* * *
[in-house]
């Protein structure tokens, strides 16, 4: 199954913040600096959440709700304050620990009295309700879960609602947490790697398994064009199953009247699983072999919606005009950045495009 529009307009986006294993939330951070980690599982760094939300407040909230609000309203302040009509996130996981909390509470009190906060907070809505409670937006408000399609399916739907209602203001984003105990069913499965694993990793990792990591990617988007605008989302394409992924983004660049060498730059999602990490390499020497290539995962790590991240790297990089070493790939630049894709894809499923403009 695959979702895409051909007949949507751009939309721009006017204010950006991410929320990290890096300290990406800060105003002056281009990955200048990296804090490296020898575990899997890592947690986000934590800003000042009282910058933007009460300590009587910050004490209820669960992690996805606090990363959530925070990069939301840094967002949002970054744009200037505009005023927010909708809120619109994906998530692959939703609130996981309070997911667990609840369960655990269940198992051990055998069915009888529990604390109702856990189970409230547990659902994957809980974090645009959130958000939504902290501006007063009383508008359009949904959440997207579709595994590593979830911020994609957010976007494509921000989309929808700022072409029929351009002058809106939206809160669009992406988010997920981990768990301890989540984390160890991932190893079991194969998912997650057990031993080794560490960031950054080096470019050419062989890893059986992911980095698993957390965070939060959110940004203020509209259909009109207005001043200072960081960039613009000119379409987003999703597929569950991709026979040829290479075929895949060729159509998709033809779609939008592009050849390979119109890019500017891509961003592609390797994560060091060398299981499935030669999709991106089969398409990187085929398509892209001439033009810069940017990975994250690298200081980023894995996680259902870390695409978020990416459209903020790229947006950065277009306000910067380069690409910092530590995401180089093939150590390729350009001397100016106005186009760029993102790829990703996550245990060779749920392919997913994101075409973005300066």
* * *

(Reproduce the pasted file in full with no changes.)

[in-house]
């Protein structure tokens, strides 16, 4: 199954913040600096959440709700304050620990009295309700879960609602947490790697398994064009199953009247699983072999919606005009950045495009 529009307009986006294993939330951070980690599982760094939300407040909230609000309203302040009509996130996981909390509470009190906060907070809505409670937006408000399609399916739907209602203001984003105990069913499965694993990793990792990591990617988007605008989302394409992924983004660049060498730059999602990490390499020497290539995962790590991240790297990089070493790939630049894709894809499923403009 695959979702895409051909007949949507751009939309721009006017204010950006991410929320990290890096300290990406800060105003002056281009990955200048990296804090490296020898575990899997890592947690986000934590800003000042009282910058933007009460300590009587910050004490209820669960992690996805606090990363959530925070990069939301840094967002949002970054744009200037505009005023927010909708809120619109994906998530692959939703609130996981309070997911667990609840369960655990269940198992051990055998069915009888529990604390109702856990189970409230547990659902994957809980974090645009959130958000939504902290501006007063009383508008359009949904959440997207579709595994590593979830911020994609957010976007494509921000989309929808700022072409029929351009002058809106939206809160669009992406988010997920981990768990301890989540984390160890991932190893079991194969998912997650057990031993080794560490960031950054080096470019050419062989890893059986992911980095698993957390965070939060959110940004203020509209259909009109207005001043200072960081960039613009000119379409987003999703597929569950991709026979040829290479075929895949060729159509998709033809779609939008592009050849390979119109890019500017891509961003592609390797994560060091060398299981499935030669999709991106089969398409990187085929398509892209001439033009810069940017990975994250690298200081980023894995996680259902870390695409978020990416459209903020790229947006950065277009306000910067380069690409910092530590995401180089093939150590390729350009001397100016106005186009760029993102790829990703996550245990060779749920392919997913994101075409973005300066």